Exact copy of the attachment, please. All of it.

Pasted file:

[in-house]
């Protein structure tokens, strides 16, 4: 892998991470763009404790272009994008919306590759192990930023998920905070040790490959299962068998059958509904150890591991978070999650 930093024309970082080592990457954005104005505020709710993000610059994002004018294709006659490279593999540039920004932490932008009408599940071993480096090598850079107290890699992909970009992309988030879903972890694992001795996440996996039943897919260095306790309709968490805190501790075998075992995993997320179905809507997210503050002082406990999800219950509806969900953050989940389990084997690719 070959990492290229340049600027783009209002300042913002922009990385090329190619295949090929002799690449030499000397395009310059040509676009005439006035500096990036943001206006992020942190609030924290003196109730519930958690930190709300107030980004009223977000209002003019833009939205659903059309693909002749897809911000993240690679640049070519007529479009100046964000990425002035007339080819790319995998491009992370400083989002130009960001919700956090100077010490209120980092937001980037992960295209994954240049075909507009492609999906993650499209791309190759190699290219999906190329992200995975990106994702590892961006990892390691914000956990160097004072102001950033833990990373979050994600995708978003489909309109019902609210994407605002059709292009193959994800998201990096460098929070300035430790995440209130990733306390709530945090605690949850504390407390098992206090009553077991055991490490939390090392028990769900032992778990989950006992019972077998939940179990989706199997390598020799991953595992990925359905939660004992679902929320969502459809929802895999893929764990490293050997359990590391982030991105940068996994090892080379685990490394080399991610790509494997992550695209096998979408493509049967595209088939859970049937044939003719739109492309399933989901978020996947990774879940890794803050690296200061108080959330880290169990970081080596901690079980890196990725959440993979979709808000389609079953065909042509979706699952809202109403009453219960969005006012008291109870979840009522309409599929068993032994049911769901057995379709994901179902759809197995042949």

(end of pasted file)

[in-house]
């Protein structure tokens, strides 16, 4: 892998991470763009404790272009994008919306590759192990930023998920905070040790490959299962068998059958509904150890591991978070999650 930093024309970082080592990457954005104005505020709710993000610059994002004018294709006659490279593999540039920004932490932008009408599940071993480096090598850079107290890699992909970009992309988030879903972890694992001795996440996996039943897919260095306790309709968490805190501790075998075992995993997320179905809507997210503050002082406990999800219950509806969900953050989940389990084997690719 070959990492290229340049600027783009209002300042913002922009990385090329190619295949090929002799690449030499000397395009310059040509676009005439006035500096990036943001206006992020942190609030924290003196109730519930958690930190709300107030980004009223977000209002003019833009939205659903059309693909002749897809911000993240690679640049070519007529479009100046964000990425002035007339080819790319995998491009992370400083989002130009960001919700956090100077010490209120980092937001980037992960295209994954240049075909507009492609999906993650499209791309190759190699290219999906190329992200995975990106994702590892961006990892390691914000956990160097004072102001950033833990990373979050994600995708978003489909309109019902609210994407605002059709292009193959994800998201990096460098929070300035430790995440209130990733306390709530945090605690949850504390407390098992206090009553077991055991490490939390090392028990769900032992778990989950006992019972077998939940179990989706199997390598020799991953595992990925359905939660004992679902929320969502459809929802895999893929764990490293050997359990590391982030991105940068996994090892080379685990490394080399991610790509494997992550695209096998979408493509049967595209088939859970049937044939003719739109492309399933989901978020996947990774879940890794803050690296200061108080959330880290169990970081080596901690079980890196990725959440993979979709808000389609079953065909042509979706699952809202109403009453219960969005006012008291109870979840009522309409599929068993032994049911769901057995379709994901179902759809197995042949």